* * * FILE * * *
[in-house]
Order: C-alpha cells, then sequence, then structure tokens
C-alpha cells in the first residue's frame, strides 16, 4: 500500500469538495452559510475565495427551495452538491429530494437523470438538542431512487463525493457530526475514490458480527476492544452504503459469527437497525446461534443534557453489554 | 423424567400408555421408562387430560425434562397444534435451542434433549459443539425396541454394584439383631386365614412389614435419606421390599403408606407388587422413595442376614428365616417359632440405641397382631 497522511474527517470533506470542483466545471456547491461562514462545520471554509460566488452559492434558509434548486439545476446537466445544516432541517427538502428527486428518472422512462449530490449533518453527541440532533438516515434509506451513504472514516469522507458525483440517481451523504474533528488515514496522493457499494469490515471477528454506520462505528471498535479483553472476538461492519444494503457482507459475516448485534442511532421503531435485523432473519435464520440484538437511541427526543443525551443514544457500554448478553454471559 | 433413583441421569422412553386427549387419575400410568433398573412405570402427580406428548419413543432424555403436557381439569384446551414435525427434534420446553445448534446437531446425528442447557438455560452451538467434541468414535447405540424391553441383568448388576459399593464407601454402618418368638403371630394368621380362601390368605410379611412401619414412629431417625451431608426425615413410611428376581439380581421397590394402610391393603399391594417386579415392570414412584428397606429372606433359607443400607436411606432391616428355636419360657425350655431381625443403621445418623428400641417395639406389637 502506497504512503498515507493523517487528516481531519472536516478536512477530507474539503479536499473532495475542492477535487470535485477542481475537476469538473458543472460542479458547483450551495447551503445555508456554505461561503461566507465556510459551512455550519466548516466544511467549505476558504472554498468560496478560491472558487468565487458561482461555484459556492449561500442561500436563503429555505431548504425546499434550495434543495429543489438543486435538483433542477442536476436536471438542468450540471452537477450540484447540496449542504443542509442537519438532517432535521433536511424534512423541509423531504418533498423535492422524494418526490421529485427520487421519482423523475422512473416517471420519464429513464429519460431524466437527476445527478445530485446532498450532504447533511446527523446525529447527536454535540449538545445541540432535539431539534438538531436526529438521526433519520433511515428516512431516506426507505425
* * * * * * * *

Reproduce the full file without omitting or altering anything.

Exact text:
[in-house]
Order: C-alpha cells, then sequence, then structure tokens
C-alpha cells in the first residue's frame, strides 16, 4: 500500500469538495452559510475565495427551495452538491429530494437523470438538542431512487463525493457530526475514490458480527476492544452504503459469527437497525446461534443534557453489554 | 423424567400408555421408562387430560425434562397444534435451542434433549459443539425396541454394584439383631386365614412389614435419606421390599403408606407388587422413595442376614428365616417359632440405641397382631 497522511474527517470533506470542483466545471456547491461562514462545520471554509460566488452559492434558509434548486439545476446537466445544516432541517427538502428527486428518472422512462449530490449533518453527541440532533438516515434509506451513504472514516469522507458525483440517481451523504474533528488515514496522493457499494469490515471477528454506520462505528471498535479483553472476538461492519444494503457482507459475516448485534442511532421503531435485523432473519435464520440484538437511541427526543443525551443514544457500554448478553454471559 | 433413583441421569422412553386427549387419575400410568433398573412405570402427580406428548419413543432424555403436557381439569384446551414435525427434534420446553445448534446437531446425528442447557438455560452451538467434541468414535447405540424391553441383568448388576459399593464407601454402618418368638403371630394368621380362601390368605410379611412401619414412629431417625451431608426425615413410611428376581439380581421397590394402610391393603399391594417386579415392570414412584428397606429372606433359607443400607436411606432391616428355636419360657425350655431381625443403621445418623428400641417395639406389637 502506497504512503498515507493523517487528516481531519472536516478536512477530507474539503479536499473532495475542492477535487470535485477542481475537476469538473458543472460542479458547483450551495447551503445555508456554505461561503461566507465556510459551512455550519466548516466544511467549505476558504472554498468560496478560491472558487468565487458561482461555484459556492449561500442561500436563503429555505431548504425546499434550495434543495429543489438543486435538483433542477442536476436536471438542468450540471452537477450540484447540496449542504443542509442537519438532517432535521433536511424534512423541509423531504418533498423535492422524494418526490421529485427520487421519482423523475422512473416517471420519464429513464429519460431524466437527476445527478445530485446532498450532504447533511446527523446525529447527536454535540449538545445541540432535539431539534438538531436526529438521526433519520433511515428516512431516506426507505425